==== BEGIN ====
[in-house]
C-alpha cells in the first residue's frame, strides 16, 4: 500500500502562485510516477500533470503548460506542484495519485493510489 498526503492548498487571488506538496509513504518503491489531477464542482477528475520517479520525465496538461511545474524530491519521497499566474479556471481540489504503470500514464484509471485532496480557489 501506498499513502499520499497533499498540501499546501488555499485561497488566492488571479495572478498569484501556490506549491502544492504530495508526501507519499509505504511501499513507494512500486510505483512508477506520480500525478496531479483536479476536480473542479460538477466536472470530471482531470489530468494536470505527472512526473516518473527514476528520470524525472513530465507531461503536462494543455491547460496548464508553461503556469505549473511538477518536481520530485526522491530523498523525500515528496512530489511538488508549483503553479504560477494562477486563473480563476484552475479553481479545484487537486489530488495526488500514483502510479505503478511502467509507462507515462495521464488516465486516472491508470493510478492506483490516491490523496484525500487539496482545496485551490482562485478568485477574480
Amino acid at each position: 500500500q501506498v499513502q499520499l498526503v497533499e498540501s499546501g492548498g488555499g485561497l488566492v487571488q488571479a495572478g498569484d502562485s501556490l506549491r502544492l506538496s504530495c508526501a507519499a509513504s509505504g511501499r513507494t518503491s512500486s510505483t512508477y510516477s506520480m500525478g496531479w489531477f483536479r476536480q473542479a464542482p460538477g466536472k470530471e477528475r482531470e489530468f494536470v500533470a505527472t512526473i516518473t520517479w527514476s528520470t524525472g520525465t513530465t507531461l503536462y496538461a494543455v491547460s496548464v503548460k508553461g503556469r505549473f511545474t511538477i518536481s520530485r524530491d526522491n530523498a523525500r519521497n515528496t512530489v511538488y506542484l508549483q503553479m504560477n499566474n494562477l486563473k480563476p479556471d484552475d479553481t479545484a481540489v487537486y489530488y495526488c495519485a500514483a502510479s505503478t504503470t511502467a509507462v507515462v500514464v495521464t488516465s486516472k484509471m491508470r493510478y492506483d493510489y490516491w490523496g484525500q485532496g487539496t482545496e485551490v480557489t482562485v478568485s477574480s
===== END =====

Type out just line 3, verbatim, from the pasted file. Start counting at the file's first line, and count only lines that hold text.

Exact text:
Amino acid at each position: 500500500q501506498v499513502q499520499l498526503v497533499e498540501s499546501g492548498g488555499g485561497l488566492v487571488q488571479a495572478g498569484d502562485s501556490l506549491r502544492l506538496s504530495c508526501a507519499a509513504s509505504g511501499r513507494t518503491s512500486s510505483t512508477y510516477s506520480m500525478g496531479w489531477f483536479r476536480q473542479a464542482p460538477g466536472k470530471e477528475r482531470e489530468f494536470v500533470a505527472t512526473i516518473t520517479w527514476s528520470t524525472g520525465t513530465t507531461l503536462y496538461a494543455v491547460s496548464v503548460k508553461g503556469r505549473f511545474t511538477i518536481s520530485r524530491d526522491n530523498a523525500r519521497n515528496t512530489v511538488y506542484l508549483q503553479m504560477n499566474n494562477l486563473k480563476p479556471d484552475d479553481t479545484a481540489v487537486y489530488y495526488c495519485a500514483a502510479s505503478t504503470t511502467a509507462v507515462v500514464v495521464t488516465s486516472k484509471m491508470r493510478y492506483d493510489y490516491w490523496g484525500q485532496g487539496t482545496e485551490v480557489t482562485v478568485s477574480s